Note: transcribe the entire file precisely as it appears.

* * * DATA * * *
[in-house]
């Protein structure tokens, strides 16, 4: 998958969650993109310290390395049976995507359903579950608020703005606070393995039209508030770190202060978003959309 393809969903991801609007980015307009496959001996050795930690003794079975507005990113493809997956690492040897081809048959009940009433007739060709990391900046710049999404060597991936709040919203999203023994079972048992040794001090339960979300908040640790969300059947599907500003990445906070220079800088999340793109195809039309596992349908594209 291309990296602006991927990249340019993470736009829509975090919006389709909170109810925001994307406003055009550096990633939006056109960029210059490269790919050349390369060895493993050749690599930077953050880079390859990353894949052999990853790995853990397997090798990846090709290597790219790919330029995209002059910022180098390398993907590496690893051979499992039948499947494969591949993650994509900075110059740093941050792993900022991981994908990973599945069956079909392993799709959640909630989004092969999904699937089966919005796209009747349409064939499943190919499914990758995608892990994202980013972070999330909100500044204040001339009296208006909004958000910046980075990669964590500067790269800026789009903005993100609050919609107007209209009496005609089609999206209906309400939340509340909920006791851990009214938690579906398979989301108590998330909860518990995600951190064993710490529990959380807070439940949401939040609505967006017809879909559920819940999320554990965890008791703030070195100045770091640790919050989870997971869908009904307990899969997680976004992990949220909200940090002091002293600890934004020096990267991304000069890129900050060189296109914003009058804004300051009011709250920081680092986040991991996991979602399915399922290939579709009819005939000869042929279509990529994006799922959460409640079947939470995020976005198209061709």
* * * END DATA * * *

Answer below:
[in-house]
């Protein structure tokens, strides 16, 4: 998958969650993109310290390395049976995507359903579950608020703005606070393995039209508030770190202060978003959309 393809969903991801609007980015307009496959001996050795930690003794079975507005990113493809997956690492040897081809048959009940009433007739060709990391900046710049999404060597991936709040919203999203023994079972048992040794001090339960979300908040640790969300059947599907500003990445906070220079800088999340793109195809039309596992349908594209 291309990296602006991927990249340019993470736009829509975090919006389709909170109810925001994307406003055009550096990633939006056109960029210059490269790919050349390369060895493993050749690599930077953050880079390859990353894949052999990853790995853990397997090798990846090709290597790219790919330029995209002059910022180098390398993907590496690893051979499992039948499947494969591949993650994509900075110059740093941050792993900022991981994908990973599945069956079909392993799709959640909630989004092969999904699937089966919005796209009747349409064939499943190919499914990758995608892990994202980013972070999330909100500044204040001339009296208006909004958000910046980075990669964590500067790269800026789009903005993100609050919609107007209209009496005609089609999206209906309400939340509340909920006791851990009214938690579906398979989301108590998330909860518990995600951190064993710490529990959380807070439940949401939040609505967006017809879909559920819940999320554990965890008791703030070195100045770091640790919050989870997971869908009904307990899969997680976004992990949220909200940090002091002293600890934004020096990267991304000069890129900050060189296109914003009058804004300051009011709250920081680092986040991991996991979602399915399922290939579709009819005939000869042929279509990529994006799922959460409640079947939470995020976005198209061709």